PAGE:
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Lakeland Brand Helps Beef Up Prices
14/02/08

Dedicated beef producer and regular supplier of prime quality Lakeland Beef, Alan Brown says the brand has helped to underpin the market at a time when prices have been in the doldrums.

Alan Brown and his Limousin cross cattle.

Alan Brown and his Limousin cross cattle

The third generation of his family to farm the stock rearing and grain producing Midtown Farm, Kirkbampton, near Carlisle on the Solway Estuary, Alan and his wife Sara take pride in all they produce.

Beef-bred mainly Limousin cross cattle have been selected for their superior and consistent quality from the same two hill farms in the region for a number of years.

At Midtown Farm, cattle are finished on home-grown barley to meet the high specifications of the Pioneer Foodservice Lakeland brand, which is now gaining recognition in the market place since its launch seven years ago.

“We are very pleased to have been selling beef through the auction at Borderway for the Lakeland brand since it started,” says Alan.

“While producer prices for beef generally have not been as high as we would have liked, it is good to see Pioneer buying these quality beef-bred cattle through the ring and helping to boost the trade.

“Not only can customers eating the beef be assured of its traceability, but the scheme is cutting down on food miles as well as promoting our area and the quality meat we farmers produce.

“If we go out for a meal I always ask where the beef is from and if it is local – and if it isn’t I say they should buy Lakeland Beef from Pioneer!”

Lakeland Beef is a partnership between Pioneer Foodservice, based at Rosehill, Carlisle, auctioneers Harrison & Hetherington, whose mart at Borderway neighbours Pioneer’s headquarters, and abattoir firm Dunbia, of Sawley.

Harrison & Hetherington gives help and guidance over the procurement of the beef of the required specification from farm-assured producers in the CA and LA postcode areas for the Lakeland label either through the ring or direct from the farm.

Pioneer takes ownership of the whole carcase which after being at Dunbia is further processed by Pioneer and the resultant consistency of the product is a further huge selling point. The regional brand has the full backing of EBLEX (English Beef and Lamb Executive).

Restaurants and other catering establishments across the north readily use the Lakeland brand on their menus. Guaranteeing the provenance of the beef, Pioneer’s sales team gives the names and addresses of producers and quantities of beef each has supplied to the caterers.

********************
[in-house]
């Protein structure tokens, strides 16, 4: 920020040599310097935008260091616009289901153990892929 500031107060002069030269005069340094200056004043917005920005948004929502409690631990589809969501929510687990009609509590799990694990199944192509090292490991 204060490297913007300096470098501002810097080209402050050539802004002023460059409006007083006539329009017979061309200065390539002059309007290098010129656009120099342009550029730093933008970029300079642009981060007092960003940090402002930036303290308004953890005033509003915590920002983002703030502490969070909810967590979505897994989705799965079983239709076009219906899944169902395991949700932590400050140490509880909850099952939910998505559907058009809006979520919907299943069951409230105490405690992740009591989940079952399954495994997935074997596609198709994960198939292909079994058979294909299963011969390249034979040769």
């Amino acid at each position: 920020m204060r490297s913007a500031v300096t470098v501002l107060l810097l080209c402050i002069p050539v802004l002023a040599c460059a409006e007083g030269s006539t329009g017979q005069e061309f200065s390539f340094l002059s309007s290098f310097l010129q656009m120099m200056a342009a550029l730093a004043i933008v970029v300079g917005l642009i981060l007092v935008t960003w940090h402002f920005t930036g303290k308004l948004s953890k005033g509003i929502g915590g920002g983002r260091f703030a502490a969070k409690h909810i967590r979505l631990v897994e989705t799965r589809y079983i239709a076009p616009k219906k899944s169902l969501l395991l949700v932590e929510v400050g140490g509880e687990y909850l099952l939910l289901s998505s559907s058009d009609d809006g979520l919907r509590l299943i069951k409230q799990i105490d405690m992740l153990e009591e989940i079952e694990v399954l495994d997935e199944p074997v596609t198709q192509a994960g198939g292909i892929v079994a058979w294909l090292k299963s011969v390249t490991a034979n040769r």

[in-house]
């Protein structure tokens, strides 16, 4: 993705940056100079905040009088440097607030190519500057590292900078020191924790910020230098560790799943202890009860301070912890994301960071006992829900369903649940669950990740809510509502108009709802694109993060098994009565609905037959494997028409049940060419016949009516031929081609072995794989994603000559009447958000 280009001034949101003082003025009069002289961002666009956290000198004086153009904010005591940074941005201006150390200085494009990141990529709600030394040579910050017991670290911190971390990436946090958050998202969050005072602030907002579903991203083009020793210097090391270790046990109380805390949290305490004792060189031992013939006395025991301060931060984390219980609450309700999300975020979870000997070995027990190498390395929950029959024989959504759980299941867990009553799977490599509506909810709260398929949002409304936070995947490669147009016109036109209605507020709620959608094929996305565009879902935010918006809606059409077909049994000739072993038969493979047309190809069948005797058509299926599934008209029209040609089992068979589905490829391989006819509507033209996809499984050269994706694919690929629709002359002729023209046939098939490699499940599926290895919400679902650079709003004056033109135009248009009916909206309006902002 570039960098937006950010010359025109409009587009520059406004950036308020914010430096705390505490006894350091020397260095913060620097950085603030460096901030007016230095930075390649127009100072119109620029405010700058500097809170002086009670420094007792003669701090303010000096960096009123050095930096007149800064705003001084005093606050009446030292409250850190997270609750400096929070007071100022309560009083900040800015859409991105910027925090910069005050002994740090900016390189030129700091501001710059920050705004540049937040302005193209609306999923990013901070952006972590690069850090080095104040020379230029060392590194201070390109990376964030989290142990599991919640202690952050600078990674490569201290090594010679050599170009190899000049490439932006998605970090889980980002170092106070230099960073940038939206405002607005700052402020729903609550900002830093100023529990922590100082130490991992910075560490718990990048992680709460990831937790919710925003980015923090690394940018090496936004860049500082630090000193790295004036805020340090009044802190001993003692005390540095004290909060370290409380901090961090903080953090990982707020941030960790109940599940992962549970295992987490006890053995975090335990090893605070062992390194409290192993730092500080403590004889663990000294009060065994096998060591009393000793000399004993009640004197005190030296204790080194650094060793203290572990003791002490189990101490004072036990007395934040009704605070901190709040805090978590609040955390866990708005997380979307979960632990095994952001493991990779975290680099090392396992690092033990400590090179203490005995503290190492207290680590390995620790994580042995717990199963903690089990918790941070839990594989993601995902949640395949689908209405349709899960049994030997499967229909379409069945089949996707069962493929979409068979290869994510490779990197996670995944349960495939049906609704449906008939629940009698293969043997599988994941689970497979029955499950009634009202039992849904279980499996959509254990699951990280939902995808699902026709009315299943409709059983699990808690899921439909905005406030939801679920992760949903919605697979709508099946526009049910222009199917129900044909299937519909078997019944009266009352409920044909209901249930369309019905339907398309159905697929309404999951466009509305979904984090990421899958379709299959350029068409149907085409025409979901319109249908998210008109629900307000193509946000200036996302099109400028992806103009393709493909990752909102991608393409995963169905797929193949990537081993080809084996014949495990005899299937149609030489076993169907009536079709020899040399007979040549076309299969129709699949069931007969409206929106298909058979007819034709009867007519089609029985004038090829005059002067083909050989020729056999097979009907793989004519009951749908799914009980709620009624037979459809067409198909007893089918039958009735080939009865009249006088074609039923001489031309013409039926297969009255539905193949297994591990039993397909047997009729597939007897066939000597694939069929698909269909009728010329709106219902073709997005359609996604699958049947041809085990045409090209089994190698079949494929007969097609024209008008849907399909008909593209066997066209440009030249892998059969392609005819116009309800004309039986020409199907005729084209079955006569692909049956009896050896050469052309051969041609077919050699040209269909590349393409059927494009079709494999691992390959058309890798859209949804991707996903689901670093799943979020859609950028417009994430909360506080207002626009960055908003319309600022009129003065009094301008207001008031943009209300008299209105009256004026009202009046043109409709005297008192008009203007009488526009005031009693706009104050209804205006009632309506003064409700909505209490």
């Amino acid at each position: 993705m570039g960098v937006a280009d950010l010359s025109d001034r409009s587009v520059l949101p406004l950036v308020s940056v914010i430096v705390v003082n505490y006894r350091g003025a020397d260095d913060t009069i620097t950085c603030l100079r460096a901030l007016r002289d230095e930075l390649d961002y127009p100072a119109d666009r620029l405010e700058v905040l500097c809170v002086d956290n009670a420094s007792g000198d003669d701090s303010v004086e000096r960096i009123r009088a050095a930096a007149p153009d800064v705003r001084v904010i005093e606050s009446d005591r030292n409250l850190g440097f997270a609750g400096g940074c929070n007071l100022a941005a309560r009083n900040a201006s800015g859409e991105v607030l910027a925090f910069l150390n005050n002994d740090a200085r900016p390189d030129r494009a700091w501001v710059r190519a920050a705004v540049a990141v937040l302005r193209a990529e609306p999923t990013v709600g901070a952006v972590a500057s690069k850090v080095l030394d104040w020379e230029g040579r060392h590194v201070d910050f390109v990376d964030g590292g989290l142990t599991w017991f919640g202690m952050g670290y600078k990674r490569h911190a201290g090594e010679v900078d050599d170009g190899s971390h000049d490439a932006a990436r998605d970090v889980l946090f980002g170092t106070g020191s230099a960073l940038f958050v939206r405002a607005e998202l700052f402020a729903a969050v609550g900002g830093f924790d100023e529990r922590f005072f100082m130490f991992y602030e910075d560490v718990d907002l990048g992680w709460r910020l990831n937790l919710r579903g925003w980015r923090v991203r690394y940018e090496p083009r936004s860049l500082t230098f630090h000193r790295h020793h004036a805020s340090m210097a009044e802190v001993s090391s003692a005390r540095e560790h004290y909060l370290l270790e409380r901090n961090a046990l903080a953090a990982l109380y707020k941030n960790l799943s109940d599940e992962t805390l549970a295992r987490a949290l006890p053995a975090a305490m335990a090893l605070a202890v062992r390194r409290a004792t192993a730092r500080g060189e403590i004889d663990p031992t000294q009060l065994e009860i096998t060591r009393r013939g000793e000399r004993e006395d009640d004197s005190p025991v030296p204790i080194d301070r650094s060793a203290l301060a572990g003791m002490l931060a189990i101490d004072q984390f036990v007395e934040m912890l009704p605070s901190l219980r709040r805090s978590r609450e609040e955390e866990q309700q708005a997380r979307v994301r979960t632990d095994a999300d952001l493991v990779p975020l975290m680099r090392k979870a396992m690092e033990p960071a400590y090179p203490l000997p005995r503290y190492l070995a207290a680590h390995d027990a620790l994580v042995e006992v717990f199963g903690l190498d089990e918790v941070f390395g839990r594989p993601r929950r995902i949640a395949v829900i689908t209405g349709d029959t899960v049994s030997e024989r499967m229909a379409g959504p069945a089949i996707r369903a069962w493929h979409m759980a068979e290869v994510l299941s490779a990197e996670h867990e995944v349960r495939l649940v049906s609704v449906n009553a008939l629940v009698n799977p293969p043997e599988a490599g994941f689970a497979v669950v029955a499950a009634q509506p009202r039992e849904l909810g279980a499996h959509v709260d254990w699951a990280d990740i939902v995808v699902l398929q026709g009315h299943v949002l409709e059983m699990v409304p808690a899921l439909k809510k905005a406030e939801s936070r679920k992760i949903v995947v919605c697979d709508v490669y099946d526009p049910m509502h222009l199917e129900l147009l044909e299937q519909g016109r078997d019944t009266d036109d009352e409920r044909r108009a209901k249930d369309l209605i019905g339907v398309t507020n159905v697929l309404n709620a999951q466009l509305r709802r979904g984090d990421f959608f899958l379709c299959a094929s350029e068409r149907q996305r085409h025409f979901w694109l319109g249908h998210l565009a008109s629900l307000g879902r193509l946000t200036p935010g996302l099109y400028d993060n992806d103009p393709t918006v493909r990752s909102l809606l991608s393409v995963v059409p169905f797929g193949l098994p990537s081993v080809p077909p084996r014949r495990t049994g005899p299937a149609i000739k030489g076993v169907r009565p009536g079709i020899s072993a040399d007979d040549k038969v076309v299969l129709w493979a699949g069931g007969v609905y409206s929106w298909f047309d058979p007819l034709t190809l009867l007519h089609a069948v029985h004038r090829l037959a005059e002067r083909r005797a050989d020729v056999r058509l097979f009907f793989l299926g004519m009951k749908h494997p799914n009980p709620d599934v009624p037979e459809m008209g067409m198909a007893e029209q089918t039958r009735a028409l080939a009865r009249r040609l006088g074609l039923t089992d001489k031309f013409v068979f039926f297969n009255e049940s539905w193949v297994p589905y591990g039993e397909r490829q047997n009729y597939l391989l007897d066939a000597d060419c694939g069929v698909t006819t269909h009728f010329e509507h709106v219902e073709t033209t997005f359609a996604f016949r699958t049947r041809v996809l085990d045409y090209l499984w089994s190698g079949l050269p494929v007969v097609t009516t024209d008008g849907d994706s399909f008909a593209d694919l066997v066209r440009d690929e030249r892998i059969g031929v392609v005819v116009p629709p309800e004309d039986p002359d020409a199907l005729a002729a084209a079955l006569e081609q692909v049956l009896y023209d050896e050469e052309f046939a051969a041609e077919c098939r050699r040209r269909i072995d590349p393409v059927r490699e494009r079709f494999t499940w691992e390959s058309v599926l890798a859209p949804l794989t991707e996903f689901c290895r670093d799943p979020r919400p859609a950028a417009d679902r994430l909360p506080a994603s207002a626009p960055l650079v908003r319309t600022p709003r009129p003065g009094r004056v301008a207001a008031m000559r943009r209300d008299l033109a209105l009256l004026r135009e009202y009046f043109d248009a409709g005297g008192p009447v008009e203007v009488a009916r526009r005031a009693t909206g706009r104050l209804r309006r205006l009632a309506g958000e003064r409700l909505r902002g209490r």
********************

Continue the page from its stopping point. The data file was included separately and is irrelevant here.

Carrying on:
An average of 100 head of cattle are being processed each week and more and more producers want to take part in the supply chain.

When Alan gave up milk production in 2000 to concentrate on finishing beef cattle he set his stall at the highest possible welfare standards.

Limousin cross cattle

Cattle are housed in a light and airy modern building and bedded on the farm’s own barley straw.

“We really wanted the cattle to be as comfortable as possible with good, dry bedding and good ventilation in the building.

“I believe that if a beast has somewhere warm and dry to lie then it’s as good as giving them an extra feed. The building makes it very easy to handle the cattle which also improves welfare,” says Alan.

The Browns farm a total of 300 acres, 230 of which are owner-occupied. The steading was moved out of the farm’s central village location and a new building was erected for the finishing cattle as well as a silage clamp, making management easy with everything on one site.

Vacating the buildings has generated another income in the storage of caravans and the former milking parlour building has enabled their son Paul to set up his own successful computer building, repair and website business at home.

All the cattle are suckled calves sourced from two Pennine hill farms, one of which runs up to 1,200ft above sea level, and they are mostly Limousin cross with some British Blues.

In contrast, Alan and Sara’s feeding farm runs from just 10ft above sea level near the estuary to 90ft.

“We know the type of stock we buy from these two farms. We know they will perform and we have a good idea how they will finish,” said Alan.

The calves, both steers and heifers, are between eight and 15 months old and the aim is to finish them within 12 months. Usually calves are fed initially in the field and then are brought inside for finishing on ad-lib home grown barley fed with a balancer.

Between 200 and 250 cattle are finished each year at 22 to 29 months old, all year round, selling to Pioneer as well as local butchers.

Alan is a supporter of live primestock auctions and the majority of cattle are sold through the ring at Borderway by auctioneer David Holliday – who is also the Browns’ next door neighbour in Kirkbampton.

Pioneer also markets lamb and pork under more recent but increasingly successful complementary ventures, Lakeland Lamb and Lakeland Pork.

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jennifer mackenzie
Article by
Jennifer MacKenzie

pioneer

Harrison & Hetherington